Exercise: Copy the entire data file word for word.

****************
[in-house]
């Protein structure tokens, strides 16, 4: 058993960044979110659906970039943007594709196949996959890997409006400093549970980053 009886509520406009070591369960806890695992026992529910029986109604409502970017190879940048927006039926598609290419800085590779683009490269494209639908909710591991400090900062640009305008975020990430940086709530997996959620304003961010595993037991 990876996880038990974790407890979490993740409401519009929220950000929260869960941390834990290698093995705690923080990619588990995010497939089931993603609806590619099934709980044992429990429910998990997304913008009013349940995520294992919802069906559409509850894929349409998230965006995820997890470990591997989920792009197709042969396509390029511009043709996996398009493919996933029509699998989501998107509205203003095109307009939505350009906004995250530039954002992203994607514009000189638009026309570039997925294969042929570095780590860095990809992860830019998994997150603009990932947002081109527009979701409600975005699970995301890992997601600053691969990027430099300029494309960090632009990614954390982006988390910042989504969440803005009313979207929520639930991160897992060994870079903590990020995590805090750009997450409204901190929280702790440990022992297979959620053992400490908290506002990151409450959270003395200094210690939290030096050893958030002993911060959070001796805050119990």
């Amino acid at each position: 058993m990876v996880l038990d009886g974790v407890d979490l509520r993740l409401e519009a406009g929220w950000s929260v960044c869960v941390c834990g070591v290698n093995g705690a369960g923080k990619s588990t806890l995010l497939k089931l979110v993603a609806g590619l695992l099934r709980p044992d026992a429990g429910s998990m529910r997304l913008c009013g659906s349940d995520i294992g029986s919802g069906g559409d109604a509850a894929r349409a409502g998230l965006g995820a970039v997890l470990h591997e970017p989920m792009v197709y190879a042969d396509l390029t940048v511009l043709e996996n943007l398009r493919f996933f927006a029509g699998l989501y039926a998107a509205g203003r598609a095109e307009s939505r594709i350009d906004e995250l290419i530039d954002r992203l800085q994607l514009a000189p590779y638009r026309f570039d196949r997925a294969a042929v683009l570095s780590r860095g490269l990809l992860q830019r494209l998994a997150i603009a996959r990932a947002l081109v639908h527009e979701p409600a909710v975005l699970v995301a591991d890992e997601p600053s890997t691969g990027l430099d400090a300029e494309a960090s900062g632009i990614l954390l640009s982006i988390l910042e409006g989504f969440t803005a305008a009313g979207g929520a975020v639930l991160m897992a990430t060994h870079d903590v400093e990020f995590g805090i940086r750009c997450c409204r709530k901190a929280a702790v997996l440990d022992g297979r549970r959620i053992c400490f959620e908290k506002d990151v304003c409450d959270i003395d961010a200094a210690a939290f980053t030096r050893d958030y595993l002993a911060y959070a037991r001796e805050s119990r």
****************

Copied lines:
[in-house]
């Protein structure tokens, strides 16, 4: 058993960044979110659906970039943007594709196949996959890997409006400093549970980053 009886509520406009070591369960806890695992026992529910029986109604409502970017190879940048927006039926598609290419800085590779683009490269494209639908909710591991400090900062640009305008975020990430940086709530997996959620304003961010595993037991 990876996880038990974790407890979490993740409401519009929220950000929260869960941390834990290698093995705690923080990619588990995010497939089931993603609806590619099934709980044992429990429910998990997304913008009013349940995520294992919802069906559409509850894929349409998230965006995820997890470990591997989920792009197709042969396509390029511009043709996996398009493919996933029509699998989501998107509205203003095109307009939505350009906004995250530039954002992203994607514009000189638009026309570039997925294969042929570095780590860095990809992860830019998994997150603009990932947002081109527009979701409600975005699970995301890992997601600053691969990027430099300029494309960090632009990614954390982006988390910042989504969440803005009313979207929520639930991160897992060994870079903590990020995590805090750009997450409204901190929280702790440990022992297979959620053992400490908290506002990151409450959270003395200094210690939290030096050893958030002993911060959070001796805050119990």
């Amino acid at each position: 058993m990876v996880l038990d009886g974790v407890d979490l509520r993740l409401e519009a406009g929220w950000s929260v960044c869960v941390c834990g070591v290698n093995g705690a369960g923080k990619s588990t806890l995010l497939k089931l979110v993603a609806g590619l695992l099934r709980p044992d026992a429990g429910s998990m529910r997304l913008c009013g659906s349940d995520i294992g029986s919802g069906g559409d109604a509850a894929r349409a409502g998230l965006g995820a970039v997890l470990h591997e970017p989920m792009v197709y190879a042969d396509l390029t940048v511009l043709e996996n943007l398009r493919f996933f927006a029509g699998l989501y039926a998107a509205g203003r598609a095109e307009s939505r594709i350009d906004e995250l290419i530039d954002r992203l800085q994607l514009a000189p590779y638009r026309f570039d196949r997925a294969a042929v683009l570095s780590r860095g490269l990809l992860q830019r494209l998994a997150i603009a996959r990932a947002l081109v639908h527009e979701p409600a909710v975005l699970v995301a591991d890992e997601p600053s890997t691969g990027l430099d400090a300029e494309a960090s900062g632009i990614l954390l640009s982006i988390l910042e409006g989504f969440t803005a305008a009313g979207g929520a975020v639930l991160m897992a990430t060994h870079d903590v400093e990020f995590g805090i940086r750009c997450c409204r709530k901190a929280a702790v997996l440990d022992g297979r549970r959620i053992c400490f959620e908290k506002d990151v304003c409450d959270i003395d961010a200094a210690a939290f980053t030096r050893d958030y595993l002993a911060y959070a037991r001796e805050s119990r």